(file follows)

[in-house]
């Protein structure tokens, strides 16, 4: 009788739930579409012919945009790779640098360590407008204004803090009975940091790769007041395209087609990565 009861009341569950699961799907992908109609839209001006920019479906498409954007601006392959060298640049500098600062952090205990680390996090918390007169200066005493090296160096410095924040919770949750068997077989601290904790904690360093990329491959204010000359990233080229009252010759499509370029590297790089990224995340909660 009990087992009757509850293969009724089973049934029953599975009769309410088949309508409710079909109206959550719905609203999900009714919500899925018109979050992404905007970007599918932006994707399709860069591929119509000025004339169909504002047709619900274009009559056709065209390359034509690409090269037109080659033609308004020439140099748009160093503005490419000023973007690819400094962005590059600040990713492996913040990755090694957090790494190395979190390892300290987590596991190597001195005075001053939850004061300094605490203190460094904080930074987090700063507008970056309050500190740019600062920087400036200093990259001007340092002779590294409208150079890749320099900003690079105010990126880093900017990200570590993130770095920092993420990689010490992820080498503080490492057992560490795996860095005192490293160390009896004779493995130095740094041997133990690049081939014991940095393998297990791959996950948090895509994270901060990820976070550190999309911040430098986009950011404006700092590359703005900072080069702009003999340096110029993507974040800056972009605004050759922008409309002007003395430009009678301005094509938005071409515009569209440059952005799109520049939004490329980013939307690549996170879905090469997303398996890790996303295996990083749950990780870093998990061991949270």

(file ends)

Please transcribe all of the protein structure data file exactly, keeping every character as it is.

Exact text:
[in-house]
């Protein structure tokens, strides 16, 4: 009788739930579409012919945009790779640098360590407008204004803090009975940091790769007041395209087609990565 009861009341569950699961799907992908109609839209001006920019479906498409954007601006392959060298640049500098600062952090205990680390996090918390007169200066005493090296160096410095924040919770949750068997077989601290904790904690360093990329491959204010000359990233080229009252010759499509370029590297790089990224995340909660 009990087992009757509850293969009724089973049934029953599975009769309410088949309508409710079909109206959550719905609203999900009714919500899925018109979050992404905007970007599918932006994707399709860069591929119509000025004339169909504002047709619900274009009559056709065209390359034509690409090269037109080659033609308004020439140099748009160093503005490419000023973007690819400094962005590059600040990713492996913040990755090694957090790494190395979190390892300290987590596991190597001195005075001053939850004061300094605490203190460094904080930074987090700063507008970056309050500190740019600062920087400036200093990259001007340092002779590294409208150079890749320099900003690079105010990126880093900017990200570590993130770095920092993420990689010490992820080498503080490492057992560490795996860095005192490293160390009896004779493995130095740094041997133990690049081939014991940095393998297990791959996950948090895509994270901060990820976070550190999309911040430098986009950011404006700092590359703005900072080069702009003999340096110029993507974040800056972009605004050759922008409309002007003395430009009678301005094509938005071409515009569209440059952005799109520049939004490329980013939307690549996170879905090469997303398996890790996303295996990083749950990780870093998990061991949270």